WICKEDNESS, OPPRESSION (45): Gk PONEROS; this term has a root meaning of hard work or laborious drudgery, thus oppressive or exploitative; Christ's specific listing of 12 evils, at Mk 7:22-23   (1) PORNEIA: prostitution (see Ph Notes); (2) KLOPH: theft; (3) FONOS:homicide; (4) MOICEIA: adultery; (5) PLEONEXIA: selfishness; (6) PONHRIA: malice; (7) DOLOS: deceit; (8) ASELGEIA: lechery [literally: un-moon-leading!]; (9) OFQALMOS PONHROS: envious/jealous/selfish eye [Dt 15:9, Mt 20:15]; (10) BLASFHMIA: derision; (11) UPERHFANIA: pride; (12) AFROSUNH: foolishness [literally: divided mind, ambivalence; thus Rev/Ap 3:15-16!].

WORLD, SYSTEM (10 16 21 24 27 28 51 56 80 110 111): Greek KOCMOC-- "arrangement" (originally the philosopher Pythagoras had used this term to designate the entire natural universe, as in "cosmos"; but in the Gospel koin‚ it had also come to signify the conventionality or artificiality of the human social system, as in "cosmetic"--see Lk 2:1, 4:5-6, 12:30-31)

YESHUA (Prologue et passim): Aram (w#y (Yeshúa) = Heb (w#why (Yehóshua); from (#y-hwhy (YHWH ysha: He-Is Savior); Josh 1:1, Ezra 5:2 (Aram form), Mt 1:21, Ph 20a; this name could not be accurately transcribed in Gk, which lacks the SH sound; in the Gk and Copt uncial manuscripts it was generally abbreviated i\s\- or i\h\s\-; see also the second commandment as written exclusively on synagogue tablets of the Decalogue: hyhy (the grammatically correct form of ‘He Is’ .

YOGA (90): Coptic --"yoke", here meaning a spiritual discipline (the cognate Sansskrit term "yoga" conveys this sense quite well)


Nag Hammadi Library

The Nag Hammadi library (popularly known as The Gnostic Gospels) is a collection of early Christian Gnostic texts discovered near the town of Nag Hammâdi in 1945. That year, twelve leather-bound papyrus codices buried in a sealed jar were found by a local peasant named Mohammed Ali. The writings in these codices comprised fifty-two mostly Gnostic tractates (treatises), but they also include three works belonging to the Corpus Hermeticum and a partial translation / alteration of Plato's Republic. In his "Introduction" to The Nag Hammadi Library in English, James Robinson suggests that these codices may have belonged to a nearby Pachomian monastery, and were buried after Bishop Athanasius condemned the uncritical use of non-canonical books in his Festal Letter of 367 AD.

The contents of the codices were written in Coptic, though the works were probably all translations from Greek. The best-known of these works is probably the Gospel of Thomas, of which the Nag Hammadi codices contain the only complete text. After the discovery it was recognized that fragments of these sayings of Jesus appeared in manuscripts discovered at Oxyrhynchus in 1898, and matching quotations were recognized in other early Christian sources. Subsequently, a 1st or 2nd century date of composition circa 80 AD for the lost Greek originals of the Gospel of Thomas has been proposed, though this is disputed by many if not the majority of biblical matter researchers. The once buried manuscripts themselves date from the 3rd and 4th centuries. 

The Nag Hammadi codices are housed in the Coptic Museum in Cairo, Egypt. To read about their significance to modern scholarship into early Christianity, see theGnosticism article.

Translations

The first edition of a text found at Nag Hammadi was from the Jung Codex, a partial translation of which appeared in Cairo in 1956, and a single extensive facsimile edition was planned. Due to the difficult political circumstances in Egypt, individual tracts followed from the Cairo and Zurich collections only slowly.

This state of affairs changed only in 1966, with the holding of the Messina Congress in Italy. At this conference, intended to allow scholars to arrive at a group consensus concerning the definition of gnosticism, James M. Robinson, an expert on religion, assembled a group of editors and translators whose express task was to publish a bilingual edition of the Nag Hammadi codices in English, in collaboration with the Institute for Antiquity and Christianity at the Claremont Graduate University in Claremont, California. Robinson had been elected secretary of the International Committee for the Nag Hammadi Codices, which had been formed in 1970 by UNESCO and the Egyptian Ministry of Culture; it was in this capacity that he oversaw the project. In the meantime, a facsimile edition in twelve volumes did appear between 1972 and 1977, with subsequent additions in 1979 and 1984 from publisher E.J. Brill in Leiden, called The Facsimile Edition of the Nag Hammadi Codices, making the whole find available for all interested parties to study in some form.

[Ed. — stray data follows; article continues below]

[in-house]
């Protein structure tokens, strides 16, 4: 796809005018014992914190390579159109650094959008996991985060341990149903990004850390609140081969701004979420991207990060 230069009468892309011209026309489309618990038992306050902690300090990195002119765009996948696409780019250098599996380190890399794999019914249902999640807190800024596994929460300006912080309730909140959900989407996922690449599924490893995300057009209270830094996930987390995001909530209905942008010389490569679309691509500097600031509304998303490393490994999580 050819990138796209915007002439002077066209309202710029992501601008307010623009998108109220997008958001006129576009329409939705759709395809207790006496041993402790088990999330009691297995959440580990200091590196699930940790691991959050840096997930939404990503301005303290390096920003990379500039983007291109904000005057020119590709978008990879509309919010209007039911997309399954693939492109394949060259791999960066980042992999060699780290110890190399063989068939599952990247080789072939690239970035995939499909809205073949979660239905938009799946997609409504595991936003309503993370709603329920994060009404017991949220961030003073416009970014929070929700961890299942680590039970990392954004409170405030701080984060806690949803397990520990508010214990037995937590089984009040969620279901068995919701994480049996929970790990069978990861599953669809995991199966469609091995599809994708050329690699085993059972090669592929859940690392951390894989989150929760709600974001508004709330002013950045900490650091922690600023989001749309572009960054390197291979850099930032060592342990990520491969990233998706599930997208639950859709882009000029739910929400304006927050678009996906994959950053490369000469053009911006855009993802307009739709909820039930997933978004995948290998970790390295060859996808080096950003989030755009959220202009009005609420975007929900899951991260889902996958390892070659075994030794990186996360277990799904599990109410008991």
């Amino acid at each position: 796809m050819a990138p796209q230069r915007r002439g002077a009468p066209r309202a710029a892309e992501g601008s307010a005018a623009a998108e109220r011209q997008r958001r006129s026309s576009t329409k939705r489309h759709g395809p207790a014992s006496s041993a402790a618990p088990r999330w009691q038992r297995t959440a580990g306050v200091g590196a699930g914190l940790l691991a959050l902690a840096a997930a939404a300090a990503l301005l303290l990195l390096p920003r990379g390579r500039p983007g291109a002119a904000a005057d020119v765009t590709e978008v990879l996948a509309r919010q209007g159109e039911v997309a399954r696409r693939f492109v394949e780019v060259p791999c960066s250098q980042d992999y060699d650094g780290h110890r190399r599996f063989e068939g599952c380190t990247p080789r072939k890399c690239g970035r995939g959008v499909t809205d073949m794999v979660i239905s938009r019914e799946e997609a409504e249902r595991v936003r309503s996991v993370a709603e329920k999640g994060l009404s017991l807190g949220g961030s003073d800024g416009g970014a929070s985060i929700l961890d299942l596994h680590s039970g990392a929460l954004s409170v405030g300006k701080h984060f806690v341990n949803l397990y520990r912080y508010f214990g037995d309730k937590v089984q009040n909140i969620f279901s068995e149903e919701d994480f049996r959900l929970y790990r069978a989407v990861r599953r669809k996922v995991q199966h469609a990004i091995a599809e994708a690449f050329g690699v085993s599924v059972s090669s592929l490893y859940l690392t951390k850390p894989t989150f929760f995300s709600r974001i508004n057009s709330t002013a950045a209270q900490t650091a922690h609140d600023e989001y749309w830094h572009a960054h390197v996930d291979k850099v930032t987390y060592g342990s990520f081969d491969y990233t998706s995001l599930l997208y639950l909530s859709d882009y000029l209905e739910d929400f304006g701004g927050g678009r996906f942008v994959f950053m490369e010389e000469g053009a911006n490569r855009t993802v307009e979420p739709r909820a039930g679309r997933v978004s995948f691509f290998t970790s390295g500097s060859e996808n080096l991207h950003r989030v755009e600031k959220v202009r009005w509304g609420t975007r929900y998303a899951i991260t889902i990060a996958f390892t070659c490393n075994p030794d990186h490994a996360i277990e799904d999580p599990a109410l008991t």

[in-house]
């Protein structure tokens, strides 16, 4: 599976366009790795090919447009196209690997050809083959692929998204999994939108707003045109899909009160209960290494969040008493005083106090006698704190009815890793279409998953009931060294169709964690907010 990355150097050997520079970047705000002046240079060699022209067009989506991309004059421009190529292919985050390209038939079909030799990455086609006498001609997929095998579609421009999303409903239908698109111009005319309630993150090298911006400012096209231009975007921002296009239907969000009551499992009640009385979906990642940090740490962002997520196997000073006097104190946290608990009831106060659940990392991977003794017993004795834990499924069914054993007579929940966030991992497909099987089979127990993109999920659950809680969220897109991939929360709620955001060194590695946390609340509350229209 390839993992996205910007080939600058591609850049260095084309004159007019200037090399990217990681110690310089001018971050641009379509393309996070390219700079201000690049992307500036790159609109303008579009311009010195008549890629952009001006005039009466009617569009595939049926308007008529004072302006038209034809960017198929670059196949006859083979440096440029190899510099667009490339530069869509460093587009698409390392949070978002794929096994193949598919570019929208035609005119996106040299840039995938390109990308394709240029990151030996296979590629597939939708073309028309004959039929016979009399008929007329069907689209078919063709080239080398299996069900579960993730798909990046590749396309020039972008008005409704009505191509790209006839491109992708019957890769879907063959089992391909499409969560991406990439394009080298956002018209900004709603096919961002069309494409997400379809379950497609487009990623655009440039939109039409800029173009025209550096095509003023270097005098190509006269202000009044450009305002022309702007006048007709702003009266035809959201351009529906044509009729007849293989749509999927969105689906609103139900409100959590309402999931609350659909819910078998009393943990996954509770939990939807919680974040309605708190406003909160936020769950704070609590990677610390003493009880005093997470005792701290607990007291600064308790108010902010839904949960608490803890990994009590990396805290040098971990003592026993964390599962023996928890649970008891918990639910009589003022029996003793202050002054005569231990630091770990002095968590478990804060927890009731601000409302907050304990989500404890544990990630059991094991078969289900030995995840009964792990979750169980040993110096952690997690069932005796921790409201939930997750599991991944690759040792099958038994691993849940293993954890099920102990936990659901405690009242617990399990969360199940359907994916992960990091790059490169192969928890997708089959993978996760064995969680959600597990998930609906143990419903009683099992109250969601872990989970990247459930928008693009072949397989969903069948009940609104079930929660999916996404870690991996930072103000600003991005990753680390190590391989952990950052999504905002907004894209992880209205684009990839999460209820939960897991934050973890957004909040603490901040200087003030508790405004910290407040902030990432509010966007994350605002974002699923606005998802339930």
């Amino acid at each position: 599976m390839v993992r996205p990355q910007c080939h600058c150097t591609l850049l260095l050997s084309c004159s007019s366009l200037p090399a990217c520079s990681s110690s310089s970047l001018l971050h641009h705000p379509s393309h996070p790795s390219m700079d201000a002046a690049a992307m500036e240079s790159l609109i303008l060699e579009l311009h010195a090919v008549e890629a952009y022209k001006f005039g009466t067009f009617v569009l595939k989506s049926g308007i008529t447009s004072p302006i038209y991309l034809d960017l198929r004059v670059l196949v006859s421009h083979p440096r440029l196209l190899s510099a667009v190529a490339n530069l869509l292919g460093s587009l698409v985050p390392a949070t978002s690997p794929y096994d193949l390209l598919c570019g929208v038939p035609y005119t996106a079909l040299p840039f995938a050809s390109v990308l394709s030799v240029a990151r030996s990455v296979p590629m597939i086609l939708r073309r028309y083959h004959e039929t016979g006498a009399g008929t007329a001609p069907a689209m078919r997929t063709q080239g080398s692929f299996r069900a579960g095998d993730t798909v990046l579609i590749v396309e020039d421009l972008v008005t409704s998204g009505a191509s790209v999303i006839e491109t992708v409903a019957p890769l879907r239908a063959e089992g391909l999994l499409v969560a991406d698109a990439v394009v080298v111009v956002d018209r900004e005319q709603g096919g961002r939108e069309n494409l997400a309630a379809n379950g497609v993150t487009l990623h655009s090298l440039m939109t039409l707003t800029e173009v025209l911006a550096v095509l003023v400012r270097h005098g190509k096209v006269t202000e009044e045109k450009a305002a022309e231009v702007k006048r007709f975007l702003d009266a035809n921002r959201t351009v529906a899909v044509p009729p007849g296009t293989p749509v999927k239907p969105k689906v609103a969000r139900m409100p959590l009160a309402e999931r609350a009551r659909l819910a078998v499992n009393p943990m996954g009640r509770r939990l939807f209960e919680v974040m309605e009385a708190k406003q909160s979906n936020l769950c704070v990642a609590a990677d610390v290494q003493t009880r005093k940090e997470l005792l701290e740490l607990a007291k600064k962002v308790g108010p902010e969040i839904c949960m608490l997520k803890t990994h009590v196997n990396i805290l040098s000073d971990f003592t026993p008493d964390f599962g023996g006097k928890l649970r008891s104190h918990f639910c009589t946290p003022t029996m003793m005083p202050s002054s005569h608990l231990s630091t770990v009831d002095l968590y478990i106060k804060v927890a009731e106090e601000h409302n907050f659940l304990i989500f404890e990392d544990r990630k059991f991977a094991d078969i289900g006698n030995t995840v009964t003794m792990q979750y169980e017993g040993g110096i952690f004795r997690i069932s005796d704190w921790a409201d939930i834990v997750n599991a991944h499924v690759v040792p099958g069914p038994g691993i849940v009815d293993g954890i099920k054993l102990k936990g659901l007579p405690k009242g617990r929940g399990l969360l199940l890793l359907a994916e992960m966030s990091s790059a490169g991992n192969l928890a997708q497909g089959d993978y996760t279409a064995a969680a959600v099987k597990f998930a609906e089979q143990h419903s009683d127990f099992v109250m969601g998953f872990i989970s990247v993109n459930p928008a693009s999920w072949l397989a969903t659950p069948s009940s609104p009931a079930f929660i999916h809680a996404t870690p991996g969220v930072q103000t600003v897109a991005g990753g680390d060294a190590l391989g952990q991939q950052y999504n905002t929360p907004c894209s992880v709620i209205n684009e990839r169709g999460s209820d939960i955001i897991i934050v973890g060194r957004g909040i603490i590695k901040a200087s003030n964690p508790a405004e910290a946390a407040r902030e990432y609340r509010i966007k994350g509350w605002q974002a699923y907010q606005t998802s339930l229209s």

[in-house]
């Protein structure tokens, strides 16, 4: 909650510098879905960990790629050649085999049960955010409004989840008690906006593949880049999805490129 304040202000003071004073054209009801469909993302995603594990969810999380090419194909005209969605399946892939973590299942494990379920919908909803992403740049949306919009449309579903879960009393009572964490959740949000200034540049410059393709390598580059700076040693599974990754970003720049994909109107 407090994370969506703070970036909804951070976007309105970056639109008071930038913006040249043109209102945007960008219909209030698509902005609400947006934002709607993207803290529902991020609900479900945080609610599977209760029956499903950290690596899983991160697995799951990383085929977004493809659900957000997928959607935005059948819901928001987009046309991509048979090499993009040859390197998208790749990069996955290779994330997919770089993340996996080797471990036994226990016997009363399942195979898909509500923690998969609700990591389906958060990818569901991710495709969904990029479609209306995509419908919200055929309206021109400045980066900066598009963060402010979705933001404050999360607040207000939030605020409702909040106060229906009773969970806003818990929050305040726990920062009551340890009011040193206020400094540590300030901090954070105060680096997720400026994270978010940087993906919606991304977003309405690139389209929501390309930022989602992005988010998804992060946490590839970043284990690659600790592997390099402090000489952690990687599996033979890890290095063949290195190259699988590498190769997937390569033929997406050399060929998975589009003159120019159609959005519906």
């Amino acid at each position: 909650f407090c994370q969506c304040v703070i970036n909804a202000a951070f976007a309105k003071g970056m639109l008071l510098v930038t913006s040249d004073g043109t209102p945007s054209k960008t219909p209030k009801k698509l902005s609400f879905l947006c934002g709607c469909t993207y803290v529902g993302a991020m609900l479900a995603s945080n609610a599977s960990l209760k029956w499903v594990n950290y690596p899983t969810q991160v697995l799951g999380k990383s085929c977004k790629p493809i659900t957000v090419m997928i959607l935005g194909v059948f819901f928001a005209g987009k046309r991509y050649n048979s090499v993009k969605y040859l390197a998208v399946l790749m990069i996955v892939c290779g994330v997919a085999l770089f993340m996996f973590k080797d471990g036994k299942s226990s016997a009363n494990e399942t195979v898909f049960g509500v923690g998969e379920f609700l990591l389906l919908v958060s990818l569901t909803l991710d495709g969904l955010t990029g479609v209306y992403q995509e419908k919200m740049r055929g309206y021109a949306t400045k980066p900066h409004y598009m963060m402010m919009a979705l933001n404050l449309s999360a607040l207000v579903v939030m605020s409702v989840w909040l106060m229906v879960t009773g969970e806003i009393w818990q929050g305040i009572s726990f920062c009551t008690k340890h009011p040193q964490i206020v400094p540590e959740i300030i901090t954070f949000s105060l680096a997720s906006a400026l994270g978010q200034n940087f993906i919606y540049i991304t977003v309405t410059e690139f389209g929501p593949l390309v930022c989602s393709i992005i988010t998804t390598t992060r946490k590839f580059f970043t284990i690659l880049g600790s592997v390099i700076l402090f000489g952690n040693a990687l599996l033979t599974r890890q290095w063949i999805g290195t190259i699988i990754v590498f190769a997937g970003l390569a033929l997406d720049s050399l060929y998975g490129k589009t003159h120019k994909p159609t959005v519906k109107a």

At the same time, in the former German Democratic Republic a group of scholars - including Alexander Bohlig, Martin Krause and New Testament scholars Gesine Schenke, Hans-Martin Schenke and Hans-Gebhard Bethge - were preparing the first German translation of the find. The last three scholars prepared a complete scholarly translation under the auspices of the Berlin Humboldt University, which was published in 2001. 

The James M. Robinson translation was first published in 1977, with the name The Nag Hammadi Library in English, in collaboration between E.J. Brill and Harper & Row. The single-volume publication, according to Robinson, 'marked the end of one stage of Nag Hammadi scholarship and the beginning of another' (from the Preface to the third revised edition). Paperback editions followed in 1981 and 1984, from E.J. Brill and Harper respectively.  

Gospel of Thomas

The author of the Gospel of Thomas is recorded as Thomas the Apostle, one of the Twelve. The text is a collection of over one hundred sayings and short dialogues of the Savior, without any connecting narrative. A few Christian authors in antiquity quoted one or another of its logia as Scripture— for example Sayings 2 22 27 37 by Clement of Alexandria (circa 150-211 AD) in hisStromata (Patches)— but without explicit attribution to Thomas.

Gospel of Philip

The Gospel of Philip— as can be inferred from its entries 51 82 98 101 137— was composed at least in part after 70 AD by Philip called the Evangelist (not the Apostle), who appears in the Book of Acts at 6:1-6 8:4-40 21:8-14. There is no known previous reference to or citation of this complex scripture, which is an elegant series of reflections on the Abrahamic tradition, on Israel and the (incarnate) Messiah, whilst elaborating a metaphysic of Spiritual Idealism.

Gospel of Truth

The Gospel of Truth was composed in about 150 AD by Valentine, the famous saint of Alexandria (born circa 100 AD). A continuous interwoven meditation on the Logos, it was scarcely mentioned in antiquity— and until the Nag Hammadi discovery not even a phrase from this noble composition was known to have survived.